On the other hand, while the sometimes racist rhetoric coming from the opponents of the constitutional process (a majority of the influential Somali actors political actors) is wrong, the TFG’s blocking of their right to meet at Somali hotels will only make matters worse. Putting a lid on political expression is an ingredient for turmoil in the future.
The TFG is perhaps forgetting that almost all of the Islamists who make up its security forces are former allies of the Shabaab, and some are recent Shabab and Hizbul Islam defectors; they still hold the belief that Somalia should be an Islamic state. Not allowing them to at least meet and hold talk shows may make them join their brothers from the Shabaab or, worse, stay within the TFG and be a fifth Shabaab column.
Anyway, it is not like they would actually do something if the opposition did meet; Somalis are good at talking for weeks and not getting anything done. They never reach a decision very fast, and if they do, they rarely act on it. Besides, who can stop them from meeting in their homes?
It is worth noting that Indha Adde, among the most vocal opponents of the constitutional process, is a well-known flip-flop. He has been almost all over the place; from being a reportedly Marijuana-growing warlord, to being a member of the Shabaab in its relative infancy, to being a moderate ARS (Alliance for the Re-liberation of Somalia) member, to being a founding member of Hizbul Islam, to being a “free Mujahid”, to being a TFG minister, then leaving the TFG, then coming back as a General.
What makes anyone think that pissing off Indha Adde will not make him run off one night and join the Shabaab?
The TFG are as security-aware and far-thinking as a small child. They even gave the press the full names and telephone numbers of elders who they said are taking part in their “conference for approving the constitution” – a misleading name because this initial conference is only one step in the process, unless they want to continue the conference until the process is complete.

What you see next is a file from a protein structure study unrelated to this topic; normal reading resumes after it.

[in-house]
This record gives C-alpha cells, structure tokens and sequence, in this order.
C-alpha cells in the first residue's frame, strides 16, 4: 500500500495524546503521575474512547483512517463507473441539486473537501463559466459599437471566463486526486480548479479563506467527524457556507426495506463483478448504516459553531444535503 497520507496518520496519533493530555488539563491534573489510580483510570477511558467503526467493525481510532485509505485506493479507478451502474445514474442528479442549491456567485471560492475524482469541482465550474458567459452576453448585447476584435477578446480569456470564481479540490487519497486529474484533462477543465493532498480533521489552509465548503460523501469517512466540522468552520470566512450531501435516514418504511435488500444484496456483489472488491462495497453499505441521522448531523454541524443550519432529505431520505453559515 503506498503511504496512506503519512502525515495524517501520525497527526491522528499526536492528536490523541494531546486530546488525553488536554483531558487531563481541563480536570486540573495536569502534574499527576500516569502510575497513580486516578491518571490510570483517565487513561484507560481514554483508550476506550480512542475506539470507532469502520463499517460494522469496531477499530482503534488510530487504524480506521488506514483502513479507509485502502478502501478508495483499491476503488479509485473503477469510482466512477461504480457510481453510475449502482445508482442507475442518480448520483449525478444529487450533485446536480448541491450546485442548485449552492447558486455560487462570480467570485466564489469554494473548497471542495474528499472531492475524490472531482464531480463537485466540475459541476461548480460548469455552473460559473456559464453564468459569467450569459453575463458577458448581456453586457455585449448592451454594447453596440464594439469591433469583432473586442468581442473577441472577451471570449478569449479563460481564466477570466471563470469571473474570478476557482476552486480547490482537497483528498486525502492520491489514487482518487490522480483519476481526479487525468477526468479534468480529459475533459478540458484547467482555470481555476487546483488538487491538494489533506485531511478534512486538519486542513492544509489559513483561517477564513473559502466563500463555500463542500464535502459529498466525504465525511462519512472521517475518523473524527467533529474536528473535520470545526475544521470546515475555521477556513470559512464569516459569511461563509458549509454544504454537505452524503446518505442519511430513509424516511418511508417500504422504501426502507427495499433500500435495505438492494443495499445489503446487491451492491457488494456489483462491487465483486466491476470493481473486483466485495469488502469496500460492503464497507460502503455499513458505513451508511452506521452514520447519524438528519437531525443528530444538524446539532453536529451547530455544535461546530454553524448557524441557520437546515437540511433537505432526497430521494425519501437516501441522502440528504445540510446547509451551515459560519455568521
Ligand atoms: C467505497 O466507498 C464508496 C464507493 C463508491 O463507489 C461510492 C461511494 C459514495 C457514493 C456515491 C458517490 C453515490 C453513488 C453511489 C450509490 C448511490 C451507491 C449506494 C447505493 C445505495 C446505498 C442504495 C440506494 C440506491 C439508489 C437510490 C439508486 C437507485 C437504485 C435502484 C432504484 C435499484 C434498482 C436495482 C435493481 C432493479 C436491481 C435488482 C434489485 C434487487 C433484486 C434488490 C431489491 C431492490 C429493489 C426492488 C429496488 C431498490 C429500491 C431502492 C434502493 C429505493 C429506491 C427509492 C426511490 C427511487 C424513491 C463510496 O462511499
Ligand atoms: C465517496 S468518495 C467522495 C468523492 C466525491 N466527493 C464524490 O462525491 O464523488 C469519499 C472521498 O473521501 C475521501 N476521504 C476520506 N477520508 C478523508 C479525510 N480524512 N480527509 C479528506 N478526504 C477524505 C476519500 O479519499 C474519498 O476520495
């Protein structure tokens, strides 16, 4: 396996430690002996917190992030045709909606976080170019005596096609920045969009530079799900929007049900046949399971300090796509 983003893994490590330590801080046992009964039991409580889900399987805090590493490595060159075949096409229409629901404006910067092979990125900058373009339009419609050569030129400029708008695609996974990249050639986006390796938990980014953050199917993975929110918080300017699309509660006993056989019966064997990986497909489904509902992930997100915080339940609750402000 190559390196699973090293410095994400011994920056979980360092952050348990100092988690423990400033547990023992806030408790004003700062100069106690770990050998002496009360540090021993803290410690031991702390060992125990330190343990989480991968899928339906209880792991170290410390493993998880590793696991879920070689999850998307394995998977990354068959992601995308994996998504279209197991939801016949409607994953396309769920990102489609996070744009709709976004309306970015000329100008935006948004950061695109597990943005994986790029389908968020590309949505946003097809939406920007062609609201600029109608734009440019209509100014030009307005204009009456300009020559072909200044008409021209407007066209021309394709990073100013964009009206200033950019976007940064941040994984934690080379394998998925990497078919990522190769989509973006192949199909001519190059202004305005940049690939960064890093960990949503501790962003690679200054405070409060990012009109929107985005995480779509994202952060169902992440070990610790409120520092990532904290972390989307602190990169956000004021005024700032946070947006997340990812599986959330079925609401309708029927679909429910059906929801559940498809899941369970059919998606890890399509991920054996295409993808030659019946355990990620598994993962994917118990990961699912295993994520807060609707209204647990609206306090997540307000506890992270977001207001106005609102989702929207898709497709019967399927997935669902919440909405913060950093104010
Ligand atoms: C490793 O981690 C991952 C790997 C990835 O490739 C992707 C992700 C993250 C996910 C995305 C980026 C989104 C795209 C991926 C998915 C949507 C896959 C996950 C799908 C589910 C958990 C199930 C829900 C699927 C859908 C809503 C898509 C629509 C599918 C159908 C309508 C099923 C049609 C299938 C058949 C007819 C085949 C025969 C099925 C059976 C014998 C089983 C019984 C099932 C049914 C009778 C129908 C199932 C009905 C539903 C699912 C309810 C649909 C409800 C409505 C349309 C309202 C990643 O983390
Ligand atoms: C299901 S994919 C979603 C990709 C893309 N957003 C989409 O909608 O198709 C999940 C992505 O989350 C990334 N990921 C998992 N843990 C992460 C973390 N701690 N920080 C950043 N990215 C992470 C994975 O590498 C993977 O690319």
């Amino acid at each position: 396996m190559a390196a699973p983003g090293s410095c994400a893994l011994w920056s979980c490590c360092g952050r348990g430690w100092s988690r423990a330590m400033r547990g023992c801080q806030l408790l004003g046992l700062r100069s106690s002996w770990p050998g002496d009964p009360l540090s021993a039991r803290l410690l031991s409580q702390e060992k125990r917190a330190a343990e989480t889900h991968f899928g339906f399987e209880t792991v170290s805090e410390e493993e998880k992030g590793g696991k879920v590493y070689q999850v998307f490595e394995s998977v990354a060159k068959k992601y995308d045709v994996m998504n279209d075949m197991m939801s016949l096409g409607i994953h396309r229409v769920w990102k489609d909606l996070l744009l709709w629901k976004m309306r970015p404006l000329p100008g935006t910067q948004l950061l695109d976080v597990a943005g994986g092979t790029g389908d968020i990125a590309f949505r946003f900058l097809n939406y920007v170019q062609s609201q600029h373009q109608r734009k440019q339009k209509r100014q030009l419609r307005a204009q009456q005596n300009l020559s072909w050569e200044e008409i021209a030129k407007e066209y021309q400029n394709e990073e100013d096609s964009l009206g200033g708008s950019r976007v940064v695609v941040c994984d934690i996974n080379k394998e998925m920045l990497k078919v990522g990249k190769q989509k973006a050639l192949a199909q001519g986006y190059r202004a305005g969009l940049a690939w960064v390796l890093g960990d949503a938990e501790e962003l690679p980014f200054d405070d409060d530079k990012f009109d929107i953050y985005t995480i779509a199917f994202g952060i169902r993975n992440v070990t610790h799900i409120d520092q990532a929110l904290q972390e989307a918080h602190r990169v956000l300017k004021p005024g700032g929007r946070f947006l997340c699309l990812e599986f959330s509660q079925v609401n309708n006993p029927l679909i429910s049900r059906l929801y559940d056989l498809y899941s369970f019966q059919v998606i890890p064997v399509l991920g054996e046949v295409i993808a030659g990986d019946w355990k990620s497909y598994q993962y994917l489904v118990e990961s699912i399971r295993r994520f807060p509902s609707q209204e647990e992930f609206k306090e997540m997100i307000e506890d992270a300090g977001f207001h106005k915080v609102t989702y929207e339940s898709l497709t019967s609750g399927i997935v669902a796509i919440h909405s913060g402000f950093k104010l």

The pro-Shabaab SomaliMidnimo.com site then published the names of the elders and their contact details, and suggested that their lives would be in danger. Whether this may have played a role in scaring them or not, some elders did declare that their names were on the list for a wrong reason because they were not even taking part. This included at least one elder who was still in Shabaab territory when his name was published as a participator.
Meanwhile, the deeply devout and mostly pro-Shabaab Gaal Jecel clan in southern Somalia has chosen for itself a new leader. The new leader, Ugaas Hussein Ugaas Abdullahi Ugaas Muhumed, declared that he would rule his clan by the Quran and told his fellow Somalis clansmen that only Islam is the solution, according to Radio Al-Furqaan, an Islamist radio station in southern Somalia. Pictures from the event clearly show where the clan’s loyalties lie.
As the TFG shoves down the throat of the Somali people a constitution they have rejected and forcefully puts down any demonstrations and private meetings, the Shabaab are cultivating good ties with the clans and their elders, and indoctrinating them on the Shabaab creed.
We can only hope the best for Somalia, however wrong the winds may be blowing its sail now.
Mubarak's Musings is a Somalia Report weekly column. Follow Mubarak on Twitter, at @somalianalyst.